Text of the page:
Profile picture for user brugge.doug

Doug Brugge

Professor of Public Health and Community Medicine, Tufts University School of Medicine
Chapter Member: Boston SSN
Areas of Expertise:

Connect with Doug

About Doug

Brugge’s expertise is in occupational and environmental health. His research, writing and teaching have encompassed several topical areas within this field, but he has particular emphasis on traffic/near highway pollution effects on health (especially cardiovascular disease), and housing conditions and asthma in children, asthma in immigrant populations, health effects of secondhand tobacco smoke, and health consequences of uranium mining. His work is largely community-based participatory research with substantial civic engagement inherent in the approach. He has over 130 scholarly publications, has testified before Congress, and is experienced at communicating with the media.

In the News

Guest to discuss the health risks of living near highways on CBS Boston, Doug Brugge, April 14, 2016.
"Highway Soot is Making Massachusetts Residents Sick," Doug Brugge, MassPoliticsProfs, May 4, 2015.
Doug Brugge quoted on near-highway ultrafine particles and their health effects on communities by Melissa Kain, "Study Releases Report on Health of Communities near Highways" Tufts Daily, March 24, 2015.
Doug Brugge quoted on policies that protect people from ultrafine particles by David Abel, "Study Warns of Microscopic Pollution" Boston Globe, March 4, 2015.
"The Biggest Public Health Threat Nobody is Talking About," Doug Brugge, Talking Points Memo, December 10, 2013.


"Improving Health in Communities Near Highways: Design Solutions from a Charrette," The Kresge Foundation, February 28, 2015.
Summarizes effective design approaches to reducing near highway residents’ exposure to traffic-related air pollution. Specific locations in Chinatown and Somerville are used as case studies.
"Highway Proximity Associated with Cardiovascular Disease Risk: The Influence of Individual-Level Confounders and Exposure Misclassification" (with Kevin Lane, Luz Padró-Martínez, Andrea Stewart, Kyle Hoesterey, David Weiss, Ding Ding Wang, Jonathan Levy, Allison Patton, Wig Zamore, and Mkaya Mwamburi). Environmental Health 12, no. 1 (2013).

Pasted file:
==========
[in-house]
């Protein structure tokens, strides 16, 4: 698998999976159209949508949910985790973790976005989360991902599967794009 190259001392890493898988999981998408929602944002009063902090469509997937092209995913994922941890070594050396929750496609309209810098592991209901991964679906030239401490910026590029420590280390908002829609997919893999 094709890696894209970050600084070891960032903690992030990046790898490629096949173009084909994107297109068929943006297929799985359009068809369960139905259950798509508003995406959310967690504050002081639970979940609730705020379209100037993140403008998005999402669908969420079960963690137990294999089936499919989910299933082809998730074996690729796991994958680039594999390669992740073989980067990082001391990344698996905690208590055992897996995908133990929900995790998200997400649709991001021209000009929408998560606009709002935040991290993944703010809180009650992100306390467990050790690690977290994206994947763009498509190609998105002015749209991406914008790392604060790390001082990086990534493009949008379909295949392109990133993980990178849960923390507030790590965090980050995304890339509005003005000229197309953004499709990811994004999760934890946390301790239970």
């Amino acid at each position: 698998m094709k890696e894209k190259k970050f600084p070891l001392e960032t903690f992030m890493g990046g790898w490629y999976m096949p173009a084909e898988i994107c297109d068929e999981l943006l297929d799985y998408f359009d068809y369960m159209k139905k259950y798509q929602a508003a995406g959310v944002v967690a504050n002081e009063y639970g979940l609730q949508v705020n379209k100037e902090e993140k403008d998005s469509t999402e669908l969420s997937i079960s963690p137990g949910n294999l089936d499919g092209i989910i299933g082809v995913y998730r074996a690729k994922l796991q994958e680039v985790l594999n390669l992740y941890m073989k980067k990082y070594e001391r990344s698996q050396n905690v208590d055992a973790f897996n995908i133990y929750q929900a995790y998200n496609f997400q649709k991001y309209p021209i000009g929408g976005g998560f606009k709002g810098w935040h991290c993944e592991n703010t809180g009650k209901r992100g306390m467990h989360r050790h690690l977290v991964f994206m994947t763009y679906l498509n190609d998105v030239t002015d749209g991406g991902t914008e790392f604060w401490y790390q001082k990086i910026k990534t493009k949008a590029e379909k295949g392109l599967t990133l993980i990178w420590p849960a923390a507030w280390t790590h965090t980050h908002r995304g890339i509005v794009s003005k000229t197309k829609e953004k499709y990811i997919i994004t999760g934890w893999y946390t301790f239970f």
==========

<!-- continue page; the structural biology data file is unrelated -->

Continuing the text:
Shows an association between living closer to a highway and blood biomarkers of cardiovascular disease risk. Adds to the literature on near highway health effects by addressing factors not considered in prior analyses.
"A Democratic University-Community Administrative Body Dedicated to Expanding Community Engaged Research: The Tufts Community Research Center (TCRC)" (with Linda Sprague Martinez, Flavia Perea, Alyssa Ursillo, Fiona Weeks, and Warren Goldstein-Gelb). Community Development 44, no. 1 (2013): 97-110.
Describes the founding and development of the TCRC, a university-based, collaboration with community partners and how the center has had an impact, including contributing to multiple NIH-funded community engaged research studies.
"Lessons for Primary Prevention of Asthma: Foreign-Born Children Have Less Association of SES and Pests with Asthma Diagnosis" (with Mark Woodin, Alice Tin, Sarah Moy, and Michele Palella). Journal of Immigrant and Minority Health 13 (2011): 462–469.
Asthma is more common in native than in foreign-born children. The findings are consistent with foreign-born children being less susceptible to developing asthma than US born children.
"Health Effects of Uranium: New Research Findings" (with Virginia Buchner). Reviews on Environmental Health 26, no. 4 (2011): 231-249.
Updates an earlier review, also led by Dr. Brugge, of the health effects of uranium exposure. In the years leading up to this review there were numerous findings that suggest additional health concerns beyond those traditionally recognized.
"Residential Traffic Exposure, Pulse Pressure and C-Reactive Protein: Consistency and Contrast among Exposure Characterization Methods" (with Christine Rioux, Katherine Tucker, Mkaya Mwamburi, David Gute, and Steven Cohen). Environmental Health Perspectives 118, no. 6 (2010): 803-811.
Reports original findings of associations between residential proximity to major roadways and CRP and blood pressure in the Boston Puerto Rican Cohort.